A sci-fi shooter unlike any other…
Voice commands; they’re one hell of a drug. When they work you feel as though AI and humanity is coming together to perform a great symphony of interaction, but when they don’t you feel compelled to damn computer science in all its helpful forms – why can’t computers just be more human?
Coincidentally enough, that’s actually the driving plot of Binary Domain, a tactical squad shooter which enables players to order around their fellow combatants by only using the biggest hole in their face, but rather than building an entire game around this dynamic, SEGA just make it a sideshow to what is in actual fact a really endearing and imaginative blockbuster experience.
As future settings go it’s the kind of high concept sci-fi a large majority of gamers will relish. This future of humanity sees the world irrevocably changed by the relentless march of technology with a mysterious company pumping out androids dressed in human skin, dubbed ‘Hollow Children’ and sending them into the world, without them knowing they are in fact machine not man.
It’s a great premise and one that’s dealt with in a surprising amount of supporting detail about corporate politics, social inequality, environmentalism, and isolationism. Yet despite these issues being spoken about at length in the plot, Binary Domain is never so serious that it takes away the fun from proceedings and that’s largely thanks to the multi-national cast of characters which vary from a French accented robot, an absurdly uptight Brit and two Americans which play up to the worst kind of stereotypes. Yet despite this odd mix, the plot is actually the best part of the game with really solid squad shooter gameplay to back it up. Supported by upgradeable weaponry, a great cover system and robotic enemies which accurately degrade under fire; losing limbs, head and arms etc.
Best of all the host of automatron enemies adjust themselves when you shoot off their limbs, picking up another weapon with their remaining faculties; it’s a similar revelation to when GoldenEye was first released and you saw enemies grasp at their entry wounds for the first time – Binary Domain’s combat feels just as impactful and enjoyable.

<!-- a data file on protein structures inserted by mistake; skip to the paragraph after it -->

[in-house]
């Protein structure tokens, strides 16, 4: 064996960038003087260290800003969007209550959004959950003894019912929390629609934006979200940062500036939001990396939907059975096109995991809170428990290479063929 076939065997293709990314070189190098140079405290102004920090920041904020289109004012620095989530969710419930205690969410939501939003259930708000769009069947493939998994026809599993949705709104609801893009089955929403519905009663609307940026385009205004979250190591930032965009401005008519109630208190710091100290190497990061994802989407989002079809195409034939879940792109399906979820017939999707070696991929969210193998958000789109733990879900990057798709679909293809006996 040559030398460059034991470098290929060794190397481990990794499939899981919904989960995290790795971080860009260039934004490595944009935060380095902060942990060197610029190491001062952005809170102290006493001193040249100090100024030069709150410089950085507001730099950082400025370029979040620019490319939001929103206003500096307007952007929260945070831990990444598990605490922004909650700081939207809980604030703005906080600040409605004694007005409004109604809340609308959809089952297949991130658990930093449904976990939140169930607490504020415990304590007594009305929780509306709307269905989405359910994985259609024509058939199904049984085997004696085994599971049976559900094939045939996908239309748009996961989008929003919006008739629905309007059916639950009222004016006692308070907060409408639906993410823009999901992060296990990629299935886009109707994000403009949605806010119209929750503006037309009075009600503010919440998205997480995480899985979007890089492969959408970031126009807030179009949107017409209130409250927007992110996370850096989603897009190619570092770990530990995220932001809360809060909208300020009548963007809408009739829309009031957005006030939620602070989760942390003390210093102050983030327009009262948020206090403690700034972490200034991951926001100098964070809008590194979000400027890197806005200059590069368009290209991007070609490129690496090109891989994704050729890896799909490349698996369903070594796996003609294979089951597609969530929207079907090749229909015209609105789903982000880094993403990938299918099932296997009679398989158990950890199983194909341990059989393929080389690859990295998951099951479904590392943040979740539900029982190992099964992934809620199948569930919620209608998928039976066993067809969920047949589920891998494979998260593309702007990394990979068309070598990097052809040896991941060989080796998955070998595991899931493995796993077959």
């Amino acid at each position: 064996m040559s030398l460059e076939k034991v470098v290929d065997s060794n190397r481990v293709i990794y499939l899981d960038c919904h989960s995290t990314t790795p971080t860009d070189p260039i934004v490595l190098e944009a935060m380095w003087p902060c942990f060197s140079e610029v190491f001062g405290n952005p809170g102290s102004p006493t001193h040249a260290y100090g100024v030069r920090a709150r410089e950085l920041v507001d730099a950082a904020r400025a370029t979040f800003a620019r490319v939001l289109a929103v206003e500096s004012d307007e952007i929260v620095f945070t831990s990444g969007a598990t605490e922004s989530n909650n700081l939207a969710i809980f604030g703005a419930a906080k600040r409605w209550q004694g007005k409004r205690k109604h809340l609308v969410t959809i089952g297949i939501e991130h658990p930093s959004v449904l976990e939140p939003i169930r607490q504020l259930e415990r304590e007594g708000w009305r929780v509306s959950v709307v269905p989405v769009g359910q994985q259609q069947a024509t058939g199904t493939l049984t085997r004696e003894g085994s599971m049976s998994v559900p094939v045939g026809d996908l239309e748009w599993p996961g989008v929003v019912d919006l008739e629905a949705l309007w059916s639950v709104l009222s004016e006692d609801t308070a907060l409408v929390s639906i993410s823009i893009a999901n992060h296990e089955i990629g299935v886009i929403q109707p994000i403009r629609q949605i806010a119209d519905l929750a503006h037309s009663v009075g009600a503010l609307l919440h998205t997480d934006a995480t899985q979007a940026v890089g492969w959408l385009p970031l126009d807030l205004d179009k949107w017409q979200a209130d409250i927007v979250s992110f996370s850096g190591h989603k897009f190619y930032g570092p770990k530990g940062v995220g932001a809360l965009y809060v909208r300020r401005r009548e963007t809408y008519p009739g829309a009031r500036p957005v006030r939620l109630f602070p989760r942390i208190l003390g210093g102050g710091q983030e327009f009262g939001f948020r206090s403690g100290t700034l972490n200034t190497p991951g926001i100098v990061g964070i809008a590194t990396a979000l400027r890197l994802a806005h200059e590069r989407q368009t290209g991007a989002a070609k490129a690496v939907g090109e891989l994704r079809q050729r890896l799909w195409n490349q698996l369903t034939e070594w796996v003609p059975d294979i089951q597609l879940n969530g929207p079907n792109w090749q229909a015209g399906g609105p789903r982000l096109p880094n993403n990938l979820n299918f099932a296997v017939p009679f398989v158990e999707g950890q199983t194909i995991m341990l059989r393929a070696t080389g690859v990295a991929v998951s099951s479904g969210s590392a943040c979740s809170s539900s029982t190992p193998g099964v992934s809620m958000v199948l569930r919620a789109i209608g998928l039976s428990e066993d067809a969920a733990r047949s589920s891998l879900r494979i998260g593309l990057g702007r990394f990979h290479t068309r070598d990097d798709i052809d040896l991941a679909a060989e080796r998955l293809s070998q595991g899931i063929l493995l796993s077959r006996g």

To compliment the regular gunplay there’s also imaginatively pitched boss battles involving a giant robotic spider, monstrous red cyber-chimp, as well as set pieces which make the most out of the silly cast risking their lives as chaos reigns around them.
Unfortunately the voice command system isn’t quite so well-rounded. Telling squadmates to “Move Forward” or “Fall Back” rarely works at the best of the times, and that not being an issue is a testament to how thrilling and enjoyable the core of Binary Domain really is. And there’s still a regular order system in-game so you can use a key when your regional accent fails once again to produce the desired affect. SEGA has chucked in some ingenuity to encourage you to make the verbal effort though, as occasionally dialogue opportunities will arise with your team-mates, in the guise of conversational questions which adds another layer of immersion and attachment to your squad. It’s the sort of ambitious move others shooters would never attempt to try, but Binary Domain has plenty of those moments that you have to respect the developer for trying.
Interestingly the also game recognises when you tell squadmates, “I love you” or chastise them for poor performance in no uncertain terms. We’re not sure what’s better the inclusion of those commands or the inevitable confusion that arises when you tell AI buddies that you love them, when really you’ve just told them to fall back, but it’s a still a cool feature that we’re glad is in here. There’s also morale system, with teammates refusing to obey your orders if you lead them down the garden path too many times, but thankfully the consequences of this aren’t too severe.
There’s also a multi-faceted multiplayer component , including deathmatch and squad on squad battles, but this is a token inclusion at best with very few matches currently being played online.
SEGA’s latest release is full of great ideas and while some of them aren’t very well executed, there’s still more than enough innovation and ambition here to warrant acclaim. Binary Domain isn’t without its faults, there’s no denying that, but if you let yourself succumb to its silliness and hook up a microphone when playing, you’ll have a fantastic and very memorable experience.
Don’t shoot yourself in the foot give Binary Domain a try.
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